Cash ………………………………………………… Premium on Bonds Payable……….. Bonds Payable ………………………….. Bond Interest Expense ($318,694 X 5%)…………………………….. Premium on Bonds Payable ……………… Cash ($300,000 X 11% X 1/2)……………. Bond Interest Expense [($318,694 – $565) X 5%] ……………….. Premium on Bonds Payable ……………… Bond Interest Payable ……………….. Copyright © 2010 John Wiley & Sons, Inc. 318,694 18,694 300,000 15,935 565 16,500 15,906 594 Weygandt, Accounting Principles, 9/e, Solutions Manual 6,500 (For Instructor Use Only) Weygandt, Accounting Principles, 9/e, Solutions Manual (B) Interest Expense (A) to Be Recorded (C) (D) Semiannual Interest to (5. 0% X Preceding Premium Unamortized (E) Interest Be Paid Bond Carrying Value) Amortization Premium Bond Periods (5. 5% X $300,000) (E X . 05) (A) – (B) (D) – (C) Carrying Value Issue date 1 2 16,500 16,500 15,935 15,906 565 594 18,694 18,129 17,535 318,694 318,129 317,535 *EXERCISE 15-17 (Continued) Copyright © 2010 John Wiley & Sons, Inc. (b), (c) (For Instructor Use Only) 15-21 *EXERCISE 15-18 (a) Jan. 1 (b) July 1 (c) Dec. 31 (d) Jan. 1

Cash ($400,000 X 103%) …………………… Premium on Bonds Payable………. Bonds Payable …………………………. 412,000 Bond Interest Expense …………………….. Premium on Bonds Payable ($12,000 X 1/40) ……………………………. Cash ($400,000 X 9% X 1/2) ……….. 17,700 Bond Interest Expense……………………. Premium on Bonds Payable ……………. Bond Interest Payable ……………… 17,700 300 2030 Bonds Payable……………………………….. Cash ……………………………………….. 12,000 400,000 300 18,000 18,000 400,000 400,000 *EXERCISE 15-19 (a) Dec. 1 (b) June 30 (c) Dec. 31 (d) Dec. 31 15-22 2009 Cash………………………………………………. Discount on Bonds Payable ……………. Bonds Payable ………………………… 2010 Bond Interest Expense……………………. Discount on Bonds Payable ($70,000 ? 20) ………………………. Cash ($800,000 X 11% X 1/2)…….. 2010 Bond Interest Expense……………………. Discount on Bonds Payable …….. Cash ($800,000 X 11% X 1/2)…….. 2019 Bonds Payable……………………………….. Cash ……………………………………….. Copyright © 2010 John Wiley & Sons, Inc. 30,000 70,000 800,000 47,500 3,500 44,000 47,500 3,500 44,000 800,000 Weygandt, Accounting Principles, 9/e, Solutions Manual 800,000 (For Instructor Use Only) SOLUTIONS TO PROBLEMS PROBLEM 15-1A (a) May 1 (b) Dec. 31 2010 Cash…………………………………………….. Bonds Payable ………………………. Bond Interest Expense …………………. Bond Interest Payable ($600,000 X 9% X 2/12)………… 600,000 600,000 9,000 9,000 (c) Current Liabilities Bonds Interest Payable………………………….. $ Long-term Liabilities Bonds Payable, due 2015 ………………………. (d) May 1 e) Nov. 1 (f) Nov. 1 2011 Bond Interest Payable…………………… Bond Interest Expense ($600,000 X 9% X 4/12) ………………… Cash……………………………………… 9,000 $600,000 9,000 18,000 27,000 Bond Interest Expense …………………. Cash ($600,000 X 9% X 1/2)…….. 27,000 Bonds Payable……………………………… Loss on Bond Redemption……………. Cash ($600,000 X 1. 02) …………… 600,000 12,000 Copyright © 2010 John Wiley & Sons, Inc. Weygandt, Accounting Principles, 9/e, Solutions Manual 27,000 612,000 (For Instructor Use Only) 15-23 PROBLEM 15-2A (a) Jan. 2010 Cash ($500,000 X 1. 04) …………………. Bonds Payable ……………………… Premium on Bonds Payable ……. 520,000 500,000 20,000 (b) Current Liabilities Bond interest payable ($500,000 X 10% X 1/2) ………………………. Long-term Liabilities Bonds payable, due 2020………………………. Add: Premium on bonds payable …………. (c) Jan. 1 2012 Bonds Payable …………………………….. Premium on Bonds Payable …………. Loss on Bond Redemption …………… Cash ($500,000 X 1. 05) …………………. $ 25,000 $500,000 18,000 $518,000 500,000** 16,000** 9,000* 25,000 *($525,000 – $516,000) 15-24 Copyright © 2010 John Wiley & Sons, Inc. Weygandt, Accounting Principles, 9/e, Solutions Manual (For Instructor Use Only) PROBLEM 15-3A (a) Semiannual Interest Period Cash Payment Issue Date 1 2 3 4 (b) Dec. 31 June 30 Dec. 31 $29,433 29,433 29,433 29,433 Interest Expense $16,000 15,463 14,904 14,323 Reduction of Principal Principal Balance $13,433 13,970 14,529 15,110 $400,000 386,567 372,597 358,068 342,958 2009 Cash ………………………………………………. Mortgage Notes Payable…………… 400,000 2010 Interest Expense ……………………………..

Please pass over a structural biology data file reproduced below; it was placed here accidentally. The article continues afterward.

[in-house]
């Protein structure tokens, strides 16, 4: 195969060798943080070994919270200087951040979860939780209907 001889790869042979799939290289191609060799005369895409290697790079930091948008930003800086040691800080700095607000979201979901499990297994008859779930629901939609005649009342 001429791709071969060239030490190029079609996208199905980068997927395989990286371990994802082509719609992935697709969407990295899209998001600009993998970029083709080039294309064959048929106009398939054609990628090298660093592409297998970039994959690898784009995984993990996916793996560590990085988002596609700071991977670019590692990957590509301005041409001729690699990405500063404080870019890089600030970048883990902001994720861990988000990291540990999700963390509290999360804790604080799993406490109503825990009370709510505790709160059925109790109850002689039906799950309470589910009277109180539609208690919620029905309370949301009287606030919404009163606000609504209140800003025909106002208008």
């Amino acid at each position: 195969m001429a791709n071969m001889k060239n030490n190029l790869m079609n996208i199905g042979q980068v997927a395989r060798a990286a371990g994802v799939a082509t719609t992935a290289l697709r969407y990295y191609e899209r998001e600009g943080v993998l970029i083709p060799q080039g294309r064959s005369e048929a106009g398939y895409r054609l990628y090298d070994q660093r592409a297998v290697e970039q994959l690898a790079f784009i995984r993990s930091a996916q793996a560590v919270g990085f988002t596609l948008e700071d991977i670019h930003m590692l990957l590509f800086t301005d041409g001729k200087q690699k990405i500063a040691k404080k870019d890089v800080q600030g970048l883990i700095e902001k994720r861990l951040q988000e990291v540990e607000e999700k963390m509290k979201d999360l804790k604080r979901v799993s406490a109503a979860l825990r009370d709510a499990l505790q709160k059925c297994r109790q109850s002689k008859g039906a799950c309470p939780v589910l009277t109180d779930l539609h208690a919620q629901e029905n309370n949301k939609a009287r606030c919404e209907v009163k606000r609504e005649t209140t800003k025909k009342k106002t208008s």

Mortgage Notes Payable …………………. Cash………………………………………… 16,000 13,433 Interest Expense …………………………….. Mortgage Notes Payable …………………. Cash………………………………………… (c) 400,000 29,433 15,463 13,970 29,433 12/31/10 Current Liabilities Current portion of mortgage notes payable $ 29,639** Long-term Liabilities Mortgage notes payable, due 2019 $342,958** **($14,529 + $15,110) **($372,597 – $14,529 – $15,110) Copyright © 2010 John Wiley & Sons, Inc. Weygandt, Accounting Principles, 9/e, Solutions Manual (For Instructor Use Only) 15-25